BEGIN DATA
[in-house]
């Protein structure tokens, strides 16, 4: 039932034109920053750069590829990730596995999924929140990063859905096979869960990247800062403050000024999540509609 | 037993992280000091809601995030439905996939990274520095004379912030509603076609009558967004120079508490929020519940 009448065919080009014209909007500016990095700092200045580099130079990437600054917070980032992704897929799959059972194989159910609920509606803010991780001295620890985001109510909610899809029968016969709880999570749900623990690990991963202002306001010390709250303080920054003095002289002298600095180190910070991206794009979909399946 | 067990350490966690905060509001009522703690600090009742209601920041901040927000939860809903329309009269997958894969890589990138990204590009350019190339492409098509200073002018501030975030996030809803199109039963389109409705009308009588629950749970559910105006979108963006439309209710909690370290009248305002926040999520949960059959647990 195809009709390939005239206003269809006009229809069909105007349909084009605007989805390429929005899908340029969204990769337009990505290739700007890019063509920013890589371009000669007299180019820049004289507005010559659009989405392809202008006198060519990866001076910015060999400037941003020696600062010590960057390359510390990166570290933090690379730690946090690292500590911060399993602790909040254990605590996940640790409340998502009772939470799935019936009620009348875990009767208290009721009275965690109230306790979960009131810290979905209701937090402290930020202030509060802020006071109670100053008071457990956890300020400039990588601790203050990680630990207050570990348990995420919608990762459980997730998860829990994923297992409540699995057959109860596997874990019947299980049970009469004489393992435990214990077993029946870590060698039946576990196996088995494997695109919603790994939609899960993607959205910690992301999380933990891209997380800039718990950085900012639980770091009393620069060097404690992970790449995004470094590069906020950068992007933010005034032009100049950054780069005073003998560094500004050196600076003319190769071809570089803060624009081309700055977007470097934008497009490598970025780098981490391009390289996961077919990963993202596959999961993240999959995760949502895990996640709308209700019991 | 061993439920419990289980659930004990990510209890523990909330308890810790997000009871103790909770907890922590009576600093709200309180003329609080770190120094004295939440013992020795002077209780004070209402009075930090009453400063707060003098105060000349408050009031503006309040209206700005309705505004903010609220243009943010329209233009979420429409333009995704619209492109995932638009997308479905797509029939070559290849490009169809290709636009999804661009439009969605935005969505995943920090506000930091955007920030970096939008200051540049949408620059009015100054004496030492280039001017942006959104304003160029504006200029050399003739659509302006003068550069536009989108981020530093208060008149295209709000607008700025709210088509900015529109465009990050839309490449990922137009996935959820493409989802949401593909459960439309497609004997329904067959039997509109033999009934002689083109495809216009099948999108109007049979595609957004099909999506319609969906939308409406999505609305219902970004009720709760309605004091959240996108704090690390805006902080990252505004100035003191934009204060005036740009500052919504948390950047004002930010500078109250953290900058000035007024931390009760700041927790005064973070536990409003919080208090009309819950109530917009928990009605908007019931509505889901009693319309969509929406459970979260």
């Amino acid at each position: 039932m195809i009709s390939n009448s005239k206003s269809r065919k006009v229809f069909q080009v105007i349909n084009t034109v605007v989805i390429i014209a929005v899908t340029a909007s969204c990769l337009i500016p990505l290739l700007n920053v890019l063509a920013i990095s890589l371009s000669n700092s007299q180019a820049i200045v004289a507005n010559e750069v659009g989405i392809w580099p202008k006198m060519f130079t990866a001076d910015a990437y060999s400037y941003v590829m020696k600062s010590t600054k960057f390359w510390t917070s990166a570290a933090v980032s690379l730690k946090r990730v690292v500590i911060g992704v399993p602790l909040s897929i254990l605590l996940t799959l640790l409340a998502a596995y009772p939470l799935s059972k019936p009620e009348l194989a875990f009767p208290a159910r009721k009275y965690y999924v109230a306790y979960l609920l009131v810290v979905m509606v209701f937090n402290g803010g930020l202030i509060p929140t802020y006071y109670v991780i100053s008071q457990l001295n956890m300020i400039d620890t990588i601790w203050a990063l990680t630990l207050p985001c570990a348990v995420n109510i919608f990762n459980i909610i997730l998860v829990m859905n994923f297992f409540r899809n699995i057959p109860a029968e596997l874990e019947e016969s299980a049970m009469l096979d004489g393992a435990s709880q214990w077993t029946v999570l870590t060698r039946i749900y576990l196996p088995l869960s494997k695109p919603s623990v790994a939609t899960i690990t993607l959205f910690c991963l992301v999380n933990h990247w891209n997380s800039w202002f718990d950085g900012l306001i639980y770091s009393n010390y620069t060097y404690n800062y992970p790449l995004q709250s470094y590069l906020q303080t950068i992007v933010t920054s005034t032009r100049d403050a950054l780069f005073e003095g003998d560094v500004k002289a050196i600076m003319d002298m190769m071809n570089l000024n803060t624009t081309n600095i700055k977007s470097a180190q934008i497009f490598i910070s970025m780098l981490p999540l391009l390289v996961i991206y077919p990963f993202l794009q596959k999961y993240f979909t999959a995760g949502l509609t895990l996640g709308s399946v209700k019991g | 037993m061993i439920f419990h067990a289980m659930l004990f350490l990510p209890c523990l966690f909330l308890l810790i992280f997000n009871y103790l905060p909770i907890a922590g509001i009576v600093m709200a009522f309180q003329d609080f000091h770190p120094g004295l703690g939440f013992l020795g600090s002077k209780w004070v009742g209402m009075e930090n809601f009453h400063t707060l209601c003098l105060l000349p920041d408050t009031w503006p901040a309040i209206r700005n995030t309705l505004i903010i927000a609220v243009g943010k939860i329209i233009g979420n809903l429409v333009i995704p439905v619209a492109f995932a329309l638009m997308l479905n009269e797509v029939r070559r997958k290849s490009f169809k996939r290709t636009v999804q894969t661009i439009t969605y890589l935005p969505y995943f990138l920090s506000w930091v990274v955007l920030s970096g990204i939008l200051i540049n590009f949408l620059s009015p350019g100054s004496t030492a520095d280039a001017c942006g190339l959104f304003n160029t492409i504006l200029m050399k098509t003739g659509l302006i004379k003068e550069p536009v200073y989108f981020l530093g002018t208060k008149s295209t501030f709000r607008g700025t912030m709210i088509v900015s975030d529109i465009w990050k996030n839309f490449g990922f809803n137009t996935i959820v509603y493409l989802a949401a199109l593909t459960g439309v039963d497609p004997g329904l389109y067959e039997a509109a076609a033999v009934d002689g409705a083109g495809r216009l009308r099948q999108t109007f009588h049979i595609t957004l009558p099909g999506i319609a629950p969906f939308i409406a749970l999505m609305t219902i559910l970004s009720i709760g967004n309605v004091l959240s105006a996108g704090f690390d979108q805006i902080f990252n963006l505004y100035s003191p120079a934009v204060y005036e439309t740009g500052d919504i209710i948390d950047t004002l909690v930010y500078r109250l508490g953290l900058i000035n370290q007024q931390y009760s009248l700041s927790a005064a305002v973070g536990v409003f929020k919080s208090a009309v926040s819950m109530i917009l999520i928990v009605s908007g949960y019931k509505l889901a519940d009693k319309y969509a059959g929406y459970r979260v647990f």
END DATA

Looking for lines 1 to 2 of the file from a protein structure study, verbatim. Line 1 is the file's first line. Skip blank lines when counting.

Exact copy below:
[in-house]
């Protein structure tokens, strides 16, 4: 039932034109920053750069590829990730596995999924929140990063859905096979869960990247800062403050000024999540509609 | 037993992280000091809601995030439905996939990274520095004379912030509603076609009558967004120079508490929020519940 009448065919080009014209909007500016990095700092200045580099130079990437600054917070980032992704897929799959059972194989159910609920509606803010991780001295620890985001109510909610899809029968016969709880999570749900623990690990991963202002306001010390709250303080920054003095002289002298600095180190910070991206794009979909399946 | 067990350490966690905060509001009522703690600090009742209601920041901040927000939860809903329309009269997958894969890589990138990204590009350019190339492409098509200073002018501030975030996030809803199109039963389109409705009308009588629950749970559910105006979108963006439309209710909690370290009248305002926040999520949960059959647990 195809009709390939005239206003269809006009229809069909105007349909084009605007989805390429929005899908340029969204990769337009990505290739700007890019063509920013890589371009000669007299180019820049004289507005010559659009989405392809202008006198060519990866001076910015060999400037941003020696600062010590960057390359510390990166570290933090690379730690946090690292500590911060399993602790909040254990605590996940640790409340998502009772939470799935019936009620009348875990009767208290009721009275965690109230306790979960009131810290979905209701937090402290930020202030509060802020006071109670100053008071457990956890300020400039990588601790203050990680630990207050570990348990995420919608990762459980997730998860829990994923297992409540699995057959109860596997874990019947299980049970009469004489393992435990214990077993029946870590060698039946576990196996088995494997695109919603790994939609899960993607959205910690992301999380933990891209997380800039718990950085900012639980770091009393620069060097404690992970790449995004470094590069906020950068992007933010005034032009100049950054780069005073003998560094500004050196600076003319190769071809570089803060624009081309700055977007470097934008497009490598970025780098981490391009390289996961077919990963993202596959999961993240999959995760949502895990996640709308209700019991 | 061993439920419990289980659930004990990510209890523990909330308890810790997000009871103790909770907890922590009576600093709200309180003329609080770190120094004295939440013992020795002077209780004070209402009075930090009453400063707060003098105060000349408050009031503006309040209206700005309705505004903010609220243009943010329209233009979420429409333009995704619209492109995932638009997308479905797509029939070559290849490009169809290709636009999804661009439009969605935005969505995943920090506000930091955007920030970096939008200051540049949408620059009015100054004496030492280039001017942006959104304003160029504006200029050399003739659509302006003068550069536009989108981020530093208060008149295209709000607008700025709210088509900015529109465009990050839309490449990922137009996935959820493409989802949401593909459960439309497609004997329904067959039997509109033999009934002689083109495809216009099948999108109007049979595609957004099909999506319609969906939308409406999505609305219902970004009720709760309605004091959240996108704090690390805006902080990252505004100035003191934009204060005036740009500052919504948390950047004002930010500078109250953290900058000035007024931390009760700041927790005064973070536990409003919080208090009309819950109530917009928990009605908007019931509505889901009693319309969509929406459970979260």